Upper and Lower Split Training Guide

Upper and Lower Split Training

When it comes to strength training, any workout is better than none. But if you want to get the most gains efficiently, you need to consider upper/lower splits. This means splitting training sessions into upper body and lower body workouts.

Doing these split sessions more than once per week will greatly enhance strength and hypertrophy gains, as compared to trying to hit each muscle group just once per week.

Go to the gym at least four times per week to do two upper body and two lower body sessions in order to get them to their goals faster. Read on for the facts, details, and evidence you need to convince them. 

What’s an Upper/Lower Split Workout?

The idea of the upper/lower split workout is pretty simple. It means that you divide your training sessions into working the upper body or the lower body but not both at the same time. Do upper body exercises one day and lower body moves the next.

Upper Body Muscle Groups

You can vary this workout depending on individual needs, but in general, the upper body split includes workouts and lifting that target chest, middle and upper back, shoulders, triceps, and biceps.

 

Lower Body Muscle Groups

To hit the lower body muscle groups you want to target the abdominals, lower back, quads, hamstrings, glutes, and calves. Though some people prefer to include the lower back and abs on upper body days.

The accumulating research says that training muscle groups more than once per week is important for maximizing gains in muscle size. This is best described by the fact that splitting lower and upper body splits allow for greater volume of training.

With two workouts per muscle each week you can include more sets, reps, and weight. This increased volume is always better for hypertrophy than lower training volume. One reason this is true may be related to metabolic stress.Metabolic stress is often overlooked in building muscle, but is crucial and may be responsible for up to 25 percent of hypertrophy. What is the main driver of metabolic stress? Increased training volume.

 

Non-Athletes vs. Athletes

As in all areas of training, split workout strategies aren’t one-size-fits-all.  An important 2016 Study  that analyzed 140 cases determined that splits may need to be tweaked a little bit differently for beginner and more advanced athletes and lifters.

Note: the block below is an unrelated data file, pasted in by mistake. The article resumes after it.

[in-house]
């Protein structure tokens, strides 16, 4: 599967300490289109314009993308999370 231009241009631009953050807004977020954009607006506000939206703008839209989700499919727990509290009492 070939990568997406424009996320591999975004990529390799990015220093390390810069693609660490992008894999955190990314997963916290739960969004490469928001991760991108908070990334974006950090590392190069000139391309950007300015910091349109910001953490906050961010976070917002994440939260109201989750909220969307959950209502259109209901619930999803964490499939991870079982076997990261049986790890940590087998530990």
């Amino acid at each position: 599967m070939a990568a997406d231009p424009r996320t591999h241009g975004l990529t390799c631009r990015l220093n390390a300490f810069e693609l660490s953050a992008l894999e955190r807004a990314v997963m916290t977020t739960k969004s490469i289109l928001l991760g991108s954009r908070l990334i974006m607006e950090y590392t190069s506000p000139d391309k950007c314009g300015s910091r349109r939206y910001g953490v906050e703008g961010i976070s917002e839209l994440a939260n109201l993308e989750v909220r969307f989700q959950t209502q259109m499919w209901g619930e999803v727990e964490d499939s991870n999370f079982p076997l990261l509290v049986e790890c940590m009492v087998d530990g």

Three-Day Training for Non-Athletes

The research suggests that for both trained and untrained non-athletes and beginners in the gym, working each body part or muscle group three times per week is most effective for gains.

Several earlier studies have found that a three-day per week training routine is effective, but the participants in these were all non-athletes, or people who were not training for competitions. The conclusion is that non-athletes benefit most from:

4 sets per muscle or muscle group,
At 60% of 1RM,
3x per week

These volumes, intensity, and splits provide the most gains. Of course, there are likely to be individual variations.

Two-Day Upper/Lower Split for Athletes

In contrast, athletes, advanced lifters, and show competitors need a higher volume of training to keep seeing results, according to the research. The ideal routine for these athletes is to train each muscle group twice a week, and to hit the weights harder. The ideal plan for athletes and competitors includes:

8 sets per muscle group,
At about 85% of 1RM,
2x per week.

This provides greater training volume, which optimizes hypertrophy in the advanced group. Again, you may need to adjust for individual differences.

Scheduling Strength Training Split Sessions

A typical week of upper/lower split looks like this:

 

Monday – upper body
Tuesday – lower body
Wednesday – rest day
Thursday – upper body
Friday – lower body
Saturday – rest day
Sunday – rest day

During resting days, you need to take a break from strength training. Ideally these will be active recovery days. They are perfect for a light cardio workout like a slow jog, walk, or another low-intensity activity. Of course, the exact days for each split can vary, but this is a good place to start.

 

Don’t Forget Cardio

Splitting strength training is a good workout schedule for most people, but it’s important to remember to include cardio with it. When you add cardio into an upper/lower split routine is up to your needs.

If you have a limited time, add 20 minutes of cardio at the end of each strength training session. Use high-intensity intervals to maximize your time. If you’re more self-motivated, you can probably handle getting in cardio on your own time, whether it’s hitting the elliptical at the gym or going for a run at home. You can do it whenever it feels best, but it’s recommended to stick with lower intensity workouts on rest days.

In fitness, it’ll always be true that you should do what works best for you. But, according to many fitness experts, it’s clear that the most effective and efficient way to schedule strength training is to split workouts into upper and lower body workouts.

How you arrange the details of the workouts, schedule, reps, sets, and training moves depends on individual factors. Just be sure you get you into the weight room to work on strength a few times each week for optimal health and fitness.

 


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